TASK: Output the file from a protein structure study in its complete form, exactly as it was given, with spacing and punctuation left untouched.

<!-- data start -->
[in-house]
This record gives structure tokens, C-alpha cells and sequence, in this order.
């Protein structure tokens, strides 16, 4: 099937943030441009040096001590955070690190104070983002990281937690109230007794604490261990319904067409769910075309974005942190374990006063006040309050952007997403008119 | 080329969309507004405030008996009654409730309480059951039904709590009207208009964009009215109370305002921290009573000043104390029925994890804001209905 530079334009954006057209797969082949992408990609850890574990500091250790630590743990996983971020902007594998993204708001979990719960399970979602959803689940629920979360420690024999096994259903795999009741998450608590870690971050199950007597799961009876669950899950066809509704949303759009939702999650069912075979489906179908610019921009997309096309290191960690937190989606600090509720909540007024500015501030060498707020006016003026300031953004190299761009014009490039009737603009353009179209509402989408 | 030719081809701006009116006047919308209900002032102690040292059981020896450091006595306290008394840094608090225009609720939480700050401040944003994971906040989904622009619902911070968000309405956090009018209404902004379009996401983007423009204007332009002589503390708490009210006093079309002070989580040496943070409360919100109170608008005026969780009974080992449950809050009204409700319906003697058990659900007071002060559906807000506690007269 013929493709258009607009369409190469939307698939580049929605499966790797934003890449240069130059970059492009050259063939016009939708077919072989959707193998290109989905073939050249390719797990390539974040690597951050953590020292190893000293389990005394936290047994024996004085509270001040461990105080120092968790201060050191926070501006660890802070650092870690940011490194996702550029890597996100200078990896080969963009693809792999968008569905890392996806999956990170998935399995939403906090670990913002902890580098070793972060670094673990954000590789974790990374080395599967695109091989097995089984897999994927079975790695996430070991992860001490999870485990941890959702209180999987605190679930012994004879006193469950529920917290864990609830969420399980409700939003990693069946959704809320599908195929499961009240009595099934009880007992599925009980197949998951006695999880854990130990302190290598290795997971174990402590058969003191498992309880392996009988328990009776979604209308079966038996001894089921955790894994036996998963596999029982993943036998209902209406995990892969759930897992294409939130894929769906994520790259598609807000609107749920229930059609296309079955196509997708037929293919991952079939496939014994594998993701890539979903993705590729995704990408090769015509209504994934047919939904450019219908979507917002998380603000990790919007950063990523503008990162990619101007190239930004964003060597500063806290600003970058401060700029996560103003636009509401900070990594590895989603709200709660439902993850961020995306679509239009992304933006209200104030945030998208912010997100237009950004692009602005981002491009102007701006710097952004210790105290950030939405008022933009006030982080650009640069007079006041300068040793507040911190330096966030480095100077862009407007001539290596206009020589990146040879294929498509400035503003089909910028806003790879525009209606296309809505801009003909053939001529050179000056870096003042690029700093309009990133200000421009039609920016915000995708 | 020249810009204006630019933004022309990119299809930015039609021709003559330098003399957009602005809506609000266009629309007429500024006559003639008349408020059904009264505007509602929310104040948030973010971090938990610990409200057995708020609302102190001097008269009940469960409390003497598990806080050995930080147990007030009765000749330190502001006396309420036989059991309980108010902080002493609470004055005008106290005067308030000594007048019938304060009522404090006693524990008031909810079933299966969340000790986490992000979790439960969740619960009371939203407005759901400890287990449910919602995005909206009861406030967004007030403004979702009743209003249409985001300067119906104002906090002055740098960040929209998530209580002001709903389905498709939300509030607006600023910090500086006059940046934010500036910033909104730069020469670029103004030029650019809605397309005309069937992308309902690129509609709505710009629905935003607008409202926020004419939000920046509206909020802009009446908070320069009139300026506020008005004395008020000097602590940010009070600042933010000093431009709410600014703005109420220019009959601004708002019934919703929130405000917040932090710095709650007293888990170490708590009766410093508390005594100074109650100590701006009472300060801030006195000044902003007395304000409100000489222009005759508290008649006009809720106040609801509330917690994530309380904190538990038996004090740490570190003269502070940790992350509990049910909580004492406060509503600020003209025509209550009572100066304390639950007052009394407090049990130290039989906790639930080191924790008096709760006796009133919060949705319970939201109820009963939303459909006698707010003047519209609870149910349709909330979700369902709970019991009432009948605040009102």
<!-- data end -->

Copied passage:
[in-house]
This record gives structure tokens, C-alpha cells and sequence, in this order.
């Protein structure tokens, strides 16, 4: 099937943030441009040096001590955070690190104070983002990281937690109230007794604490261990319904067409769910075309974005942190374990006063006040309050952007997403008119 | 080329969309507004405030008996009654409730309480059951039904709590009207208009964009009215109370305002921290009573000043104390029925994890804001209905 530079334009954006057209797969082949992408990609850890574990500091250790630590743990996983971020902007594998993204708001979990719960399970979602959803689940629920979360420690024999096994259903795999009741998450608590870690971050199950007597799961009876669950899950066809509704949303759009939702999650069912075979489906179908610019921009997309096309290191960690937190989606600090509720909540007024500015501030060498707020006016003026300031953004190299761009014009490039009737603009353009179209509402989408 | 030719081809701006009116006047919308209900002032102690040292059981020896450091006595306290008394840094608090225009609720939480700050401040944003994971906040989904622009619902911070968000309405956090009018209404902004379009996401983007423009204007332009002589503390708490009210006093079309002070989580040496943070409360919100109170608008005026969780009974080992449950809050009204409700319906003697058990659900007071002060559906807000506690007269 013929493709258009607009369409190469939307698939580049929605499966790797934003890449240069130059970059492009050259063939016009939708077919072989959707193998290109989905073939050249390719797990390539974040690597951050953590020292190893000293389990005394936290047994024996004085509270001040461990105080120092968790201060050191926070501006660890802070650092870690940011490194996702550029890597996100200078990896080969963009693809792999968008569905890392996806999956990170998935399995939403906090670990913002902890580098070793972060670094673990954000590789974790990374080395599967695109091989097995089984897999994927079975790695996430070991992860001490999870485990941890959702209180999987605190679930012994004879006193469950529920917290864990609830969420399980409700939003990693069946959704809320599908195929499961009240009595099934009880007992599925009980197949998951006695999880854990130990302190290598290795997971174990402590058969003191498992309880392996009988328990009776979604209308079966038996001894089921955790894994036996998963596999029982993943036998209902209406995990892969759930897992294409939130894929769906994520790259598609807000609107749920229930059609296309079955196509997708037929293919991952079939496939014994594998993701890539979903993705590729995704990408090769015509209504994934047919939904450019219908979507917002998380603000990790919007950063990523503008990162990619101007190239930004964003060597500063806290600003970058401060700029996560103003636009509401900070990594590895989603709200709660439902993850961020995306679509239009992304933006209200104030945030998208912010997100237009950004692009602005981002491009102007701006710097952004210790105290950030939405008022933009006030982080650009640069007079006041300068040793507040911190330096966030480095100077862009407007001539290596206009020589990146040879294929498509400035503003089909910028806003790879525009209606296309809505801009003909053939001529050179000056870096003042690029700093309009990133200000421009039609920016915000995708 | 020249810009204006630019933004022309990119299809930015039609021709003559330098003399957009602005809506609000266009629309007429500024006559003639008349408020059904009264505007509602929310104040948030973010971090938990610990409200057995708020609302102190001097008269009940469960409390003497598990806080050995930080147990007030009765000749330190502001006396309420036989059991309980108010902080002493609470004055005008106290005067308030000594007048019938304060009522404090006693524990008031909810079933299966969340000790986490992000979790439960969740619960009371939203407005759901400890287990449910919602995005909206009861406030967004007030403004979702009743209003249409985001300067119906104002906090002055740098960040929209998530209580002001709903389905498709939300509030607006600023910090500086006059940046934010500036910033909104730069020469670029103004030029650019809605397309005309069937992308309902690129509609709505710009629905935003607008409202926020004419939000920046509206909020802009009446908070320069009139300026506020008005004395008020000097602590940010009070600042933010000093431009709410600014703005109420220019009959601004708002019934919703929130405000917040932090710095709650007293888990170490708590009766410093508390005594100074109650100590701006009472300060801030006195000044902003007395304000409100000489222009005759508290008649006009809720106040609801509330917690994530309380904190538990038996004090740490570190003269502070940790992350509990049910909580004492406060509503600020003209025509209550009572100066304390639950007052009394407090049990130290039989906790639930080191924790008096709760006796009133919060949705319970939201109820009963939303459909006698707010003047519209609870149910349709909330979700369902709970019991009432009948605040009102």